Phnom Kulem National Park

Heading nearly 50km outside of Siem Reap into the Phnom Kulem National Park we had a more relaxing day of visiting temples and waterfalls planned.

Phnom Kulem is considered the birthplace of the Khmer Empire and the temple of Phreah Ang Thom is the most sacred place in Cambodia for Hindus and Buddhist, as well as the site of the largest reclining Buddha in the country. The National Park was created in 1993 and listed in 2012 by UNESCO to protect the area from the farming practices causing deforestation in the region.

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Cycling Angkor’s Temples

Having spent a few days wandering around Siem Reap and dodging the traffic, I have to admit I was a bit wary about the idea of jumping on a bicycle to head around the Angkor temple complex. In the end it was the best way of travelling; weaving through the traffic, learning to adopt a ‘blinker approach’ and just riding and letting the traffic go around me. Its loads of fun when you get over the initial fear of being run over by a tuk tuk or a huge truck.

The UNESCO protected Angkor site stretches over 400 km2 in total and reflect the different capitals of the Khmer Empire during the 9th to 15th Century and is one of the finest archaeological sites in South East Asia. However the chances are you’re probably going to head for the main temples of Angkor Wat and, at Angkor Thom, the Bayon Temple with its fantastic sculptural decorations.

The traffic significantly reduced as we passed through the checkpoint and onwards around the outside of Angkor Wat. We purchased a 3-day temple pass for $40 allowing us time to properly visit the temples and not rush around too much. I highly recommend this as the temples are too extensive, varied and vast to be able to see the best in one day.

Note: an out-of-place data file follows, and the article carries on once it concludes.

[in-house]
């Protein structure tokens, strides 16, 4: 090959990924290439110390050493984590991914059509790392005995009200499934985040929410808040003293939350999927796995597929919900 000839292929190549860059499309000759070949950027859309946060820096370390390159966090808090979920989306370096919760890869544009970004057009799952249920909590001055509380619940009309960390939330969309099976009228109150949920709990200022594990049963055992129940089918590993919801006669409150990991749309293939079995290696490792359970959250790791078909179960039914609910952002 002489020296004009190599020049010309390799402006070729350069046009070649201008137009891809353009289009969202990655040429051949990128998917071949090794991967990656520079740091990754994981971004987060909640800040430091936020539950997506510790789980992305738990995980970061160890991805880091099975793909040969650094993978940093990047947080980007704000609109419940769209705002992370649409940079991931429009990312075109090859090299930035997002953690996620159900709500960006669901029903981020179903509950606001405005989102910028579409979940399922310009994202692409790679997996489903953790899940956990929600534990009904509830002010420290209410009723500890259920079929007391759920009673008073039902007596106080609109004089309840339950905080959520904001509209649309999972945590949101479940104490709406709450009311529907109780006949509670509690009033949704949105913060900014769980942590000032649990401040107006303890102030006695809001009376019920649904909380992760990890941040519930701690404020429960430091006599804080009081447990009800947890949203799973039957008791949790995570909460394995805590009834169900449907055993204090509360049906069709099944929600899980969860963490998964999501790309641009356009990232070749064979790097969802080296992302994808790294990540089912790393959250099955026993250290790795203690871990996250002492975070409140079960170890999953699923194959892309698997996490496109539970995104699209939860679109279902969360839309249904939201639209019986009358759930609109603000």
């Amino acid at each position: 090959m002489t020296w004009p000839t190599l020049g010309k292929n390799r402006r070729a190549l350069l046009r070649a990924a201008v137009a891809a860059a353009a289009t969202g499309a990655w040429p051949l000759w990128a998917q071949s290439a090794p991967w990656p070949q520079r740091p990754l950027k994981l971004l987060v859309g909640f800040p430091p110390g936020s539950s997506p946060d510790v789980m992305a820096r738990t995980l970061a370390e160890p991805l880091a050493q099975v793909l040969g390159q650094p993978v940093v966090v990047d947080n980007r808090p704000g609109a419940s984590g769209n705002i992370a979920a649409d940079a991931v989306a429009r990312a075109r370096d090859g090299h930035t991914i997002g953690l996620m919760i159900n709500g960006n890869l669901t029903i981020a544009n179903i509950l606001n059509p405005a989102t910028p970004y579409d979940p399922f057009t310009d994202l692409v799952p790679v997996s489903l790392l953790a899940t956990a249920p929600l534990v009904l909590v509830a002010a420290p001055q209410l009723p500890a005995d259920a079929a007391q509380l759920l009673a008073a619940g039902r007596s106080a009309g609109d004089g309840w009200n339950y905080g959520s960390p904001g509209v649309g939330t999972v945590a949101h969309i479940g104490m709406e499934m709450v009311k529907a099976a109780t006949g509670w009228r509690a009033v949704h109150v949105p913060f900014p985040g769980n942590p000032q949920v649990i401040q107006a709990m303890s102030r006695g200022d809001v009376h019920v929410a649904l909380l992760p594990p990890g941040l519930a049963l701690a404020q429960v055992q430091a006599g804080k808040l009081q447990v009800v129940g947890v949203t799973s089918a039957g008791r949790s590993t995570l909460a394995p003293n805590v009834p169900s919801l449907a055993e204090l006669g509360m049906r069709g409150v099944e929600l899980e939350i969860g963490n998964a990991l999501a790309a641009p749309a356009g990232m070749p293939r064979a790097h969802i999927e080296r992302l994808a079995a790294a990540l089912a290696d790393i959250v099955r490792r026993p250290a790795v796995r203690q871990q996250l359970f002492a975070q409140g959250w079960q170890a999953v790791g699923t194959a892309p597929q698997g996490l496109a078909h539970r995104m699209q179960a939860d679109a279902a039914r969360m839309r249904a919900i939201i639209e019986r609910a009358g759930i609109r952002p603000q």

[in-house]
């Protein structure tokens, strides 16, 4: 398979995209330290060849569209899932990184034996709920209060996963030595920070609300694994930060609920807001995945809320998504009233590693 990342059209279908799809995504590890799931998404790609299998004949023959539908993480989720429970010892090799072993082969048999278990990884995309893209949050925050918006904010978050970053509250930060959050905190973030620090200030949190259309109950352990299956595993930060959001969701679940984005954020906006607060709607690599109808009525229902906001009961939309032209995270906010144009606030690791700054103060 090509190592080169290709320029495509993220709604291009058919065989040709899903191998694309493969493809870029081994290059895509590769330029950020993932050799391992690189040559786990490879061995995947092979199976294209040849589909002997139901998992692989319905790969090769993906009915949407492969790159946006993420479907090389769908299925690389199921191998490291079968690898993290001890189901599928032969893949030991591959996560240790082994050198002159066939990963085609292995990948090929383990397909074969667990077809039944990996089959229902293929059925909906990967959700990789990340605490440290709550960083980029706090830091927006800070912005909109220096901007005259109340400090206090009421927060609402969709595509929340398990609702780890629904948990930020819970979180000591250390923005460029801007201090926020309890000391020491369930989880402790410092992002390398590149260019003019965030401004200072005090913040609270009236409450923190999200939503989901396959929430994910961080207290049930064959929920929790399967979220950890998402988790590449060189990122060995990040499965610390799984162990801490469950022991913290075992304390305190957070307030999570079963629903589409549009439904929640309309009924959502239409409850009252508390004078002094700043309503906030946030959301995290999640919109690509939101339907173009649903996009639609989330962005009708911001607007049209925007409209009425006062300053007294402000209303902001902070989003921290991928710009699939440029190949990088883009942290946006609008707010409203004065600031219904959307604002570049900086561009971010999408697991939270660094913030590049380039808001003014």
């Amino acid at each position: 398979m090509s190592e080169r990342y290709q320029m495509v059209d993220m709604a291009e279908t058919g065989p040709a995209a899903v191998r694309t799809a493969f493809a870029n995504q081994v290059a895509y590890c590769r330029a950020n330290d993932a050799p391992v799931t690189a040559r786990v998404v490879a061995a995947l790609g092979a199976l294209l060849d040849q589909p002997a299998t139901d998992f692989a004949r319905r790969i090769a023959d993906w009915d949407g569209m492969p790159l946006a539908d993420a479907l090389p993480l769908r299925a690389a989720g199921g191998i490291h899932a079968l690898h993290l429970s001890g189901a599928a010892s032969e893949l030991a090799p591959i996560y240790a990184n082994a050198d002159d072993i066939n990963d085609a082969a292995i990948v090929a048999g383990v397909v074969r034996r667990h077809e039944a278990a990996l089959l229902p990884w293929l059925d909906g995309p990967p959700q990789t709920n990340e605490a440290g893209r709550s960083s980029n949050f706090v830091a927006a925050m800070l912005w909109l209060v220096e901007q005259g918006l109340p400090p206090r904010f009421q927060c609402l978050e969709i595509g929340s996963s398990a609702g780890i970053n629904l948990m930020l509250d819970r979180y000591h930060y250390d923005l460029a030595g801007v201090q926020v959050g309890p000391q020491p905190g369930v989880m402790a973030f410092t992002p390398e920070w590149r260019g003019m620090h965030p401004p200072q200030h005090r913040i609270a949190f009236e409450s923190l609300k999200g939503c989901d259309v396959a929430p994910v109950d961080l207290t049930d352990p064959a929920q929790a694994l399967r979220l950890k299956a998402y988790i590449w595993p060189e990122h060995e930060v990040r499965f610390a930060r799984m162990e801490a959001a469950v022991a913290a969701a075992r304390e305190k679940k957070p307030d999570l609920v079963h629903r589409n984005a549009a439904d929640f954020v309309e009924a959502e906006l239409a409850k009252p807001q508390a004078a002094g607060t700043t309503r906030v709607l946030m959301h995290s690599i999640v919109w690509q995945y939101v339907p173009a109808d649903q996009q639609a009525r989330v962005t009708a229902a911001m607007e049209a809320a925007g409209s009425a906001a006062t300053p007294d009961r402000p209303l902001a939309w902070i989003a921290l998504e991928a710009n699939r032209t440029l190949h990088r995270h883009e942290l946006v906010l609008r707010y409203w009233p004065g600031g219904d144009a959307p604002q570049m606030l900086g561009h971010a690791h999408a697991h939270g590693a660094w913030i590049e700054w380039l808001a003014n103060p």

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Social enterprises in Cambodia

Its hard to travel in a country like Cambodia and not be affected by the poverty that exists. A relic from the conflicts and genocide under the Khmer Rouge that has left a country, with a powerful and glorious history, struggling to rebuild itself.

For the traveller, this provides an opportunity to see a country untouched by too much commercialisation (except perhaps in Phnom Penh where development is quickly racing along), and a place were the people are open to the opportunities tourism can bring, without being ruined by it.

The Khmer Rouge robbed the country of a generation, especially those best able to transform its future economy and infrastructure. Its hard not to notice that loss as you walk around the cities and towns – there’s few people over 50.

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Arriving in Cambodia – a week in Siem Reap

Cambodia provides a fascinating mix of history and culture along with a beautiful environment, neither feeling ruined by extensive over-development by tourism.

My first encounter with the country perhaps gave a very jet lagged me, the wrong impression of the people I was going to meet in Cambodia. Passport control around the world it is the place of hard nosed, smile-free faces and in Siem Reap I was met with seven such faces behind a long wide desk – like a panel at a talent show or prison guards at a jail (I imagine!). Despite having arrived with with money for my visa but no photo, I discovered this wasn’t a problem as I paid an extra two dollars and got into the country anyway. Was that a bribe, or an official payment? They obviously didn’t care too much about who I was.

As a place to start Siem Reap is where most people head, it being the nearest town to the world famous and UNESCO world heritage sites of the Angkor temples. I recommend before you jump in a tuk tuk and follow the crowds to the temples check out the town itself. So many people arrive here on an organised trip and don’t have the time to wander. Its a great place to start an adventure in the country as it is small enough to explore on foot – just remember where the river that runs through the town is in relation to you and you won’t get too lost. Or that’s how I navigated the myriad of roads and back alleys.

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